Larry  Grayam

Larry Grayam

Vero Beach, Florida, United States

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“Zone focusing”

We can focus our lens in several different ways, using autofocus or manually focusing the lens. That focal point can be on a static subject or we may desire to follow focus on a moving subject. Or we can create a zone of focus and wait for the subject to enter that area before taking a photograph.

On a trip to Boca Grande Island in Florida I discovered this Osprey; he would always enter the nest from seaward. So I positioned myself to access the seaward part of the nest and created a zone of sharp focus by adjusting the F stop and increasing the depth of field. So everything from about 2’ in front of the nest to everything out to 4’ beyond the nest would be sharply focused. From there it was a matter of waiting until the bird entered my “zone of focus”.

A subject moving at 90 degrees to our cameras axis isn’t a particularly difficult object to focus on where a subject moving directly into the camera can present focusing difficulties. By the time you get a sharp focus the subject has moved closed. Once again creating a zone of focus can solve this dilemma. In this example all I had to do was focus several feet in front of the moving subjects and wait for them to enter the “zone of focus.”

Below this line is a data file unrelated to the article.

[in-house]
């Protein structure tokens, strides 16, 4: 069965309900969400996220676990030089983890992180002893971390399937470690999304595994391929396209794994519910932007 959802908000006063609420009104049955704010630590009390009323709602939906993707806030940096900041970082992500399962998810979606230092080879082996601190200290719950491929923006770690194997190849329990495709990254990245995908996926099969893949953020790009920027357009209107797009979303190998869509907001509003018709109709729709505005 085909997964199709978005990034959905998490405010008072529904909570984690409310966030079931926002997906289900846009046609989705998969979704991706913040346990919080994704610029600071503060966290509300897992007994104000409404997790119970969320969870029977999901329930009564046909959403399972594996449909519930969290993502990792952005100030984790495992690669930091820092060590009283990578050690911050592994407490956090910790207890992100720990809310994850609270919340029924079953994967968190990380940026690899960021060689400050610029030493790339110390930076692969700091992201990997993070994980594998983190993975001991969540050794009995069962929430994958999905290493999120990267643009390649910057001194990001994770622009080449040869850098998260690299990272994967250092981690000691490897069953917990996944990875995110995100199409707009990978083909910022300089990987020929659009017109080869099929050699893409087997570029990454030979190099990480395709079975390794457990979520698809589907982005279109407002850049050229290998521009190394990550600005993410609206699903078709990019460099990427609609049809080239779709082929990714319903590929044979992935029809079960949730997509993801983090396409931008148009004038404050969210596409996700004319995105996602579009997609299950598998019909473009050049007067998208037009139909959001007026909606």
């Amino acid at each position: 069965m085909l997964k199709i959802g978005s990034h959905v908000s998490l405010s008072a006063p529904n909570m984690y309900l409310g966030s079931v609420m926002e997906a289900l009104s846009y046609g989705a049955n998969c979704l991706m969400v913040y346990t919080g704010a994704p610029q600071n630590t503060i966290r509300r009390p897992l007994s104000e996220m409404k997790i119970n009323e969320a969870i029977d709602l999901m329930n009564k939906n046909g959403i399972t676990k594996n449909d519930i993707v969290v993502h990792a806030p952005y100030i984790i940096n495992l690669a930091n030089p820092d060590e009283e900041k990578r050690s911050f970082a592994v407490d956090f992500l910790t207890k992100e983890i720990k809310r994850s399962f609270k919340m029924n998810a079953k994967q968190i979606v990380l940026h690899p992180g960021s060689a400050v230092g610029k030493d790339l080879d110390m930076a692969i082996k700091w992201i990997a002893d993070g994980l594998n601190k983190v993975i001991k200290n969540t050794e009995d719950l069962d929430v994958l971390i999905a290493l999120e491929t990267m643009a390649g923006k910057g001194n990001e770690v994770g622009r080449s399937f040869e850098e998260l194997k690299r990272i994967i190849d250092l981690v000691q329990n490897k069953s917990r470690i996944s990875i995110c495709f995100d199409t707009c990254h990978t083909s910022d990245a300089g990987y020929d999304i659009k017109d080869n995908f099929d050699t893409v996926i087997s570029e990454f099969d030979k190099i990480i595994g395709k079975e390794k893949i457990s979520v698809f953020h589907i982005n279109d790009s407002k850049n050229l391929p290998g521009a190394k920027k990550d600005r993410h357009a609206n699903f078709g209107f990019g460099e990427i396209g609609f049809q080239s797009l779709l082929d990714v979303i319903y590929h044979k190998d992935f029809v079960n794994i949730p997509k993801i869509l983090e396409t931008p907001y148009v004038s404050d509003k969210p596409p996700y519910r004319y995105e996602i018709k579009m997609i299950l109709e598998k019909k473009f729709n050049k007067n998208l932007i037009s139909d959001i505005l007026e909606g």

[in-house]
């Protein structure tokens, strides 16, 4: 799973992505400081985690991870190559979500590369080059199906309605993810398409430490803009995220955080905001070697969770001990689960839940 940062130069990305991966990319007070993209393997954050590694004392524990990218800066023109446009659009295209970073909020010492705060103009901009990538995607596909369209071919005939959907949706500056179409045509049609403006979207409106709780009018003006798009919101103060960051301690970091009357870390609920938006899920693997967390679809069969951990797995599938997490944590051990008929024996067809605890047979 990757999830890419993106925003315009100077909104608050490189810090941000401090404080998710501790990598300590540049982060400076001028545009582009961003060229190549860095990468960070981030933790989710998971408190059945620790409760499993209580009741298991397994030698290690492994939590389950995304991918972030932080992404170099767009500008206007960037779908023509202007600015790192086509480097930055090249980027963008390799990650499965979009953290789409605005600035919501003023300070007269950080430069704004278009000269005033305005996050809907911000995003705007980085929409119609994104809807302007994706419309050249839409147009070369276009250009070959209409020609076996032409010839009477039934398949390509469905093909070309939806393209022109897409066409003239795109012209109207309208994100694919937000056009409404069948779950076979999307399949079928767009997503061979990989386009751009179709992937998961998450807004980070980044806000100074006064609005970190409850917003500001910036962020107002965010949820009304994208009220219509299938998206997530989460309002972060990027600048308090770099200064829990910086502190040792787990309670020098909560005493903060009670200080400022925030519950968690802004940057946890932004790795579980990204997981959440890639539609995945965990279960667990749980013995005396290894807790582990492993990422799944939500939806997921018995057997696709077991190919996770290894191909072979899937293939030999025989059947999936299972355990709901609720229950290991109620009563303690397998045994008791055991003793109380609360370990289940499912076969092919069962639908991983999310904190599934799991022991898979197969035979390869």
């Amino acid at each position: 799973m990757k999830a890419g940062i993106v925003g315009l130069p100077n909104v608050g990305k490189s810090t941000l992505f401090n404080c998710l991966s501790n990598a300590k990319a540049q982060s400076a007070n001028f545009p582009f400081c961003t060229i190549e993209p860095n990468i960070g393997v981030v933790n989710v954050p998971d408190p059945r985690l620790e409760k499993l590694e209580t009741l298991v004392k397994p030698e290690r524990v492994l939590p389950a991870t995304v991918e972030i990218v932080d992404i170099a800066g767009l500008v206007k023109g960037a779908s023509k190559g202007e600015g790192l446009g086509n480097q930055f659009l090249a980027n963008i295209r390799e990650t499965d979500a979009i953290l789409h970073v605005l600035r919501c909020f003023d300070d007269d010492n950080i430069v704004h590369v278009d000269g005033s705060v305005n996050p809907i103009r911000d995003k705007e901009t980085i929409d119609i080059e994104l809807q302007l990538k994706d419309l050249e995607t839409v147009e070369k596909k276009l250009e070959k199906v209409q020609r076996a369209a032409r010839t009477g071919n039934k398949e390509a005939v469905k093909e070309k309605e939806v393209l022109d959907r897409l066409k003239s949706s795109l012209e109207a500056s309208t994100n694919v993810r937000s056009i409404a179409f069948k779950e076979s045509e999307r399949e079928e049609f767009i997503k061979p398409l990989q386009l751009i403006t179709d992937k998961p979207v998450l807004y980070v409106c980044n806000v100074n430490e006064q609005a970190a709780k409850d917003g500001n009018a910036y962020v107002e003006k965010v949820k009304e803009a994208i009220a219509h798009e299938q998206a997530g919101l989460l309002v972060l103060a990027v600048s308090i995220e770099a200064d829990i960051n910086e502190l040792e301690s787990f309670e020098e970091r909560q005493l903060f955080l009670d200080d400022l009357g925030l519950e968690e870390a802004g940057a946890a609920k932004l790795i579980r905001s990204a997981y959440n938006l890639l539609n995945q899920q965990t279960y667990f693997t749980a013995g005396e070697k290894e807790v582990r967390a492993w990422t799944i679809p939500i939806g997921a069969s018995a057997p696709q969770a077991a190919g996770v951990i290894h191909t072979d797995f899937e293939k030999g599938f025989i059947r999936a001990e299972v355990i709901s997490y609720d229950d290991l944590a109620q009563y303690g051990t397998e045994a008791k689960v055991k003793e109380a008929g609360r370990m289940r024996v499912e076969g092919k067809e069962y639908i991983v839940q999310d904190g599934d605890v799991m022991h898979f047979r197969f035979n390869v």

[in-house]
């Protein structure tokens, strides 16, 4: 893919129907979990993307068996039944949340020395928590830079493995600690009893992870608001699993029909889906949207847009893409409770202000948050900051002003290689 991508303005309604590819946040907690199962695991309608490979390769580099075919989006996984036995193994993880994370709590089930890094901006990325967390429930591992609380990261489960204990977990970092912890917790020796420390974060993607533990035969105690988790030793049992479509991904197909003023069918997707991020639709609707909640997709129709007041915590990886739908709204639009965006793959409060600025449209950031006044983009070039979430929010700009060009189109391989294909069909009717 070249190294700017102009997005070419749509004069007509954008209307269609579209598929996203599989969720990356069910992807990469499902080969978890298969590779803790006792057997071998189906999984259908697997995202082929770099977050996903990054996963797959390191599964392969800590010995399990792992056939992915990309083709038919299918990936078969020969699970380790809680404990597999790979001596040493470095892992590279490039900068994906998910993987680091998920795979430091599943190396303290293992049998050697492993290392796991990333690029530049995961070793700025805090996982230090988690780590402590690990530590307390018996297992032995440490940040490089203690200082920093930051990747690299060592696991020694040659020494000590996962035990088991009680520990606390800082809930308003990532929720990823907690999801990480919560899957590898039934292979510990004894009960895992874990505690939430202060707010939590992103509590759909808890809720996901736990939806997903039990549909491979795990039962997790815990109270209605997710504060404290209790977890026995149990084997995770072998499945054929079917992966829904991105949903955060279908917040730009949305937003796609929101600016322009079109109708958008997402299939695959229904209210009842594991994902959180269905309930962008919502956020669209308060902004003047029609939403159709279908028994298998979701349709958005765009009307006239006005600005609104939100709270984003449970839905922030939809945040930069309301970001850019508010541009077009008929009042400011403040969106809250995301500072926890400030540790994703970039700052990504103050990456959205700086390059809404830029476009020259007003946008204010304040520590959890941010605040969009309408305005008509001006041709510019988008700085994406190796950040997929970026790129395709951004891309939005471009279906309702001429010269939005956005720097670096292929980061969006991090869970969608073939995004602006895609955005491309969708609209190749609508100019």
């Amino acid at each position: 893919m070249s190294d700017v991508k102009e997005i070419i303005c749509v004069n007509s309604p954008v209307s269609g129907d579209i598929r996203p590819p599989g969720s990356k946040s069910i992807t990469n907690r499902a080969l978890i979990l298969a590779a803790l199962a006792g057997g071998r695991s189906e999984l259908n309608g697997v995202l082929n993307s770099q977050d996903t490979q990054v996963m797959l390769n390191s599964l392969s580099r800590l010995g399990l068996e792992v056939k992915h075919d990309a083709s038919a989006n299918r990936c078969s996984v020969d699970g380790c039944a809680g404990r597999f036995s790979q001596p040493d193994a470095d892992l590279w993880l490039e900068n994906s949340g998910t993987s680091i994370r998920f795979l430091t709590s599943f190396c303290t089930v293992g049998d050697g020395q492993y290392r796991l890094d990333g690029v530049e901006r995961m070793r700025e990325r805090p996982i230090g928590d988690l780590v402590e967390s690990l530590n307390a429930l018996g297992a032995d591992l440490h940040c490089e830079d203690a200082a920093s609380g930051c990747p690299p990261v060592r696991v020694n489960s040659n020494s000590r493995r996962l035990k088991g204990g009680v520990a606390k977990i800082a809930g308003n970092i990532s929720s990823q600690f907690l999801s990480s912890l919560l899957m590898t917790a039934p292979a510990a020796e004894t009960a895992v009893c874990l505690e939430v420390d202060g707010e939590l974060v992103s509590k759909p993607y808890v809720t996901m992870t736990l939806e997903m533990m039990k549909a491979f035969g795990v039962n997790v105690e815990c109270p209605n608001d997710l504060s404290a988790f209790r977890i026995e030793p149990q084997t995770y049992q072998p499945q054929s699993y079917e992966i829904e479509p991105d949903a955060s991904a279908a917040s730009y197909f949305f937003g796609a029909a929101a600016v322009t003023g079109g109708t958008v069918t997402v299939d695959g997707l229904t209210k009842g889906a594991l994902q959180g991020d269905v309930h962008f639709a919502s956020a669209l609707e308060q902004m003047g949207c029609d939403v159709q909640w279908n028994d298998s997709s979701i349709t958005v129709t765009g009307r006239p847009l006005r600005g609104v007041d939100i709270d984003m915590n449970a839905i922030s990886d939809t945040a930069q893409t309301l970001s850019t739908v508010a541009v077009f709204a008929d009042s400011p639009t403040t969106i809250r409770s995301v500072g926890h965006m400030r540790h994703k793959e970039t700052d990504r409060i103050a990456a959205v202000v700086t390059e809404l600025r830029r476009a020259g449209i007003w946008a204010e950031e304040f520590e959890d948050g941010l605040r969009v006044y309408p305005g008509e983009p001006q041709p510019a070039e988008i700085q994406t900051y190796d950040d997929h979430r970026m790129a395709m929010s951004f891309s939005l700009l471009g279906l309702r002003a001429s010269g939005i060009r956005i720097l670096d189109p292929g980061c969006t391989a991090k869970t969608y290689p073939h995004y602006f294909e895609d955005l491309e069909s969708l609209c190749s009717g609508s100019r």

Let’s experiment and create a zone of focus waiting for the subject to enter before tripping the shutter. This gives us a practical use for our knowledge of depth of field as well.

So go forth shoot many photographs and display them proudly, have fun. Larry Grayam

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